Creating a gender-neutral Shabbat children’s blessing

The 2nd/3rd graders are learning this spring about the Priestly Blessing from the Book of Numbers in the Torah. Their learning will begin with a guided meditation where learners will close their eyes and imagine receiving this blessing from their parents at the end of Shoresh every week. This blessing’s link to our ancestors and to God is powerful in and of itself, and it is even more powerful when framed as part of our Shabbat rituals to bless our children. 

Hebrew is a gendered language, and the Shabbat children’s blessing is a very gendered blessing. We have work to do to show our gender inclusion in our actions, not just our words. This spring and summer KAM Isaiah Israel will create a gender-neutral Shabbat children’s blessing to implement by the beginning of the 2019-20 school year.

You're Doing It RIGHT. And Here's How I Know.

Many articles I see have clickbait-y headlines along the lines of "You're Doing It Wrong." There are some articles pushing back on that, but overall it seems harsh that someone thinks I will click on something because they're berating me about how I do everything from recycling to paying bills to parenting. You're doing it RIGHT. Here's how I know.

Shoresh team meet: Won’t You Be My (Jewish) Neighbor?

Shoresh is “only” three hours per week (two and a half hours on Fridays and half an hour during Hebrew@Home). But Shoresh guides students as they develop their Jewish roots—their Jewish identities. We’re charged with an important task, one that we do not take lightly. We understand how sacred it is to spend time with your child each week, helping to grow those Jewish roots. Developing our teachers’ skills to teach Judaism is only part of the puzzle. The other part is their ability to build community and make Judaism relevant to children’s everyday lives—that is what we worked on at this most recent team meet.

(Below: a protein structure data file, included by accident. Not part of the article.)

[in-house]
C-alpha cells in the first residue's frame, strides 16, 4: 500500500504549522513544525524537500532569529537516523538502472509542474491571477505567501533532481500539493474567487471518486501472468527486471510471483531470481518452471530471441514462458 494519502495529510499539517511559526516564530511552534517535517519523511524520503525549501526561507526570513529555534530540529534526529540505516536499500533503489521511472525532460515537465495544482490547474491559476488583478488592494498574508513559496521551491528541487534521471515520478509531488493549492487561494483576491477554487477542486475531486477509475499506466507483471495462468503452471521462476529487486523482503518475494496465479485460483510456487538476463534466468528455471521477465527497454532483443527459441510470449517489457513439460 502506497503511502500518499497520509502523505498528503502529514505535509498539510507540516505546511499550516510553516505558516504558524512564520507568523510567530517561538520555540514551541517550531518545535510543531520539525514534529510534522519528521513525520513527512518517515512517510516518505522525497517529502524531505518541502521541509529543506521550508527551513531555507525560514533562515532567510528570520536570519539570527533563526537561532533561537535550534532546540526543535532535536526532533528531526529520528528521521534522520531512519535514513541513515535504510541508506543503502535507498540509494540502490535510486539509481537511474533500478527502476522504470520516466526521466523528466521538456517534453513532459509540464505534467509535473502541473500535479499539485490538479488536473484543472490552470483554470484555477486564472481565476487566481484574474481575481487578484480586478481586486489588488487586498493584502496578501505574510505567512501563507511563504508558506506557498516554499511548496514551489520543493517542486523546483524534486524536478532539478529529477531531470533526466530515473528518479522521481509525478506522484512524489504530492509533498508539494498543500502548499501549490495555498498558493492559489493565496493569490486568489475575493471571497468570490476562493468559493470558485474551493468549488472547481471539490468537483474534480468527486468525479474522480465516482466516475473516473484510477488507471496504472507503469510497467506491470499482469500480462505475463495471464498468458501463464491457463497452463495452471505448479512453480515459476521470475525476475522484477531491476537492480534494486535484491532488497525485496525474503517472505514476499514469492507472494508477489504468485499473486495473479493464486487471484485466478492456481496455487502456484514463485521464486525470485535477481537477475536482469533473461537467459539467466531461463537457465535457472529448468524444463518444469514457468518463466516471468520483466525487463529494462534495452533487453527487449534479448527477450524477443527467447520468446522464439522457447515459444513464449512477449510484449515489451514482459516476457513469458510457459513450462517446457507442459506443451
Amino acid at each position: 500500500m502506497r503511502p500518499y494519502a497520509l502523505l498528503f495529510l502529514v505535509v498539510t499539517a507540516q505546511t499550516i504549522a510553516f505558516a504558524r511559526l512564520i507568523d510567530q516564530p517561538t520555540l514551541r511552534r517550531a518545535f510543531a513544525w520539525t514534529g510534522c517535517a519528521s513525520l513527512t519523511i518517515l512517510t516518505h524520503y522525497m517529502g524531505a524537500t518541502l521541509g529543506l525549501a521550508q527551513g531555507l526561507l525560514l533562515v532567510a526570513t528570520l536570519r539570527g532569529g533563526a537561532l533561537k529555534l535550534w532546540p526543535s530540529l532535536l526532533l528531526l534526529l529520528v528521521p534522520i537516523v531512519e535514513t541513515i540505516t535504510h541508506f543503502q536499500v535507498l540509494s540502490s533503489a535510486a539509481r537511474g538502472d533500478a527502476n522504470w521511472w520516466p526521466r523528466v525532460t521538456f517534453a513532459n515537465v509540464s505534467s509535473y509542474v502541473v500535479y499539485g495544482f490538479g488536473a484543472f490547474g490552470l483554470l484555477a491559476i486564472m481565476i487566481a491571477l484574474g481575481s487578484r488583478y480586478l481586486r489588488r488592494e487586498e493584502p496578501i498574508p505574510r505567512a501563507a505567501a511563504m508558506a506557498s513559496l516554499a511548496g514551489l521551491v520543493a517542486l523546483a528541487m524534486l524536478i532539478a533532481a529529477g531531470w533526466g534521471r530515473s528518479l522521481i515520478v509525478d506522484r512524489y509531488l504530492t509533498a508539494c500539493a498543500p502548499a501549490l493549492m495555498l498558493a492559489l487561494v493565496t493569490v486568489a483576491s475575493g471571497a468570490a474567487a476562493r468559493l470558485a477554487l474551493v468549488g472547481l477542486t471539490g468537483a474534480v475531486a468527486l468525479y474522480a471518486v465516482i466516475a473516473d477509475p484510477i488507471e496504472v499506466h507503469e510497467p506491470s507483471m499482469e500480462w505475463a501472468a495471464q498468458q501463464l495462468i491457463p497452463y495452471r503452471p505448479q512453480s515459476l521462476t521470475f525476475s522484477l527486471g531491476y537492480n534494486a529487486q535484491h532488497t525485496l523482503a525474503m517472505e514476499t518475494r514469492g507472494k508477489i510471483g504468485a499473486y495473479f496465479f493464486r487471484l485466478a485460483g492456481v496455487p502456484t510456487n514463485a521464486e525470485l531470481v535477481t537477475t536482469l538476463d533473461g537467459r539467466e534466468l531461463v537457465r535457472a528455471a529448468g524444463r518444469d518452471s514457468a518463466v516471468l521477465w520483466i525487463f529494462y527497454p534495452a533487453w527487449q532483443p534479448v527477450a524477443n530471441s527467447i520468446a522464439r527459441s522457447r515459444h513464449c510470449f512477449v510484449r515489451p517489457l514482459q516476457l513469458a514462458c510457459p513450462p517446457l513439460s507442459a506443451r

What's Jewish about recycling?

This year our 6th/7th grade class at Shoresh is learning about Jewish perspectives on the environment. They have learned about what Judaism says about water and conserving water, decorated their own reusable water cups, and making Jewish holidays more sustainable. The students noticed that some classrooms don't have clearly visible recycling bins (as well as some common spaces at KAM Isaiah Israel) so they wanted to ensure every space has a recycling bin. They studied a verse from the Torah, Genesis 1:28, about God creating and keeping the earth, and created a rap about the Jewish importance of recycling.

Red Sea, Blue Feet: Experiencing crossing the Sea of Reeds

A lot of Shoresh families know that I love to go big. So this past week at Shoresh, few were surprised when our 2nd/3rd grade group recreated walking through the Sea of Reeds ('Red Sea') by stepping through blue paint.
Ben, the 2nd/3rd grade teacher, led the group in a visualization exercise to get them ready to "walk through" the Sea of Reeds. They pictured themselves in the desert after escaping from Pharaoh, talked about the courage and faith the Jews needed to cross the Sea of Reeds, and imagined what it would feel like to step towards freedom.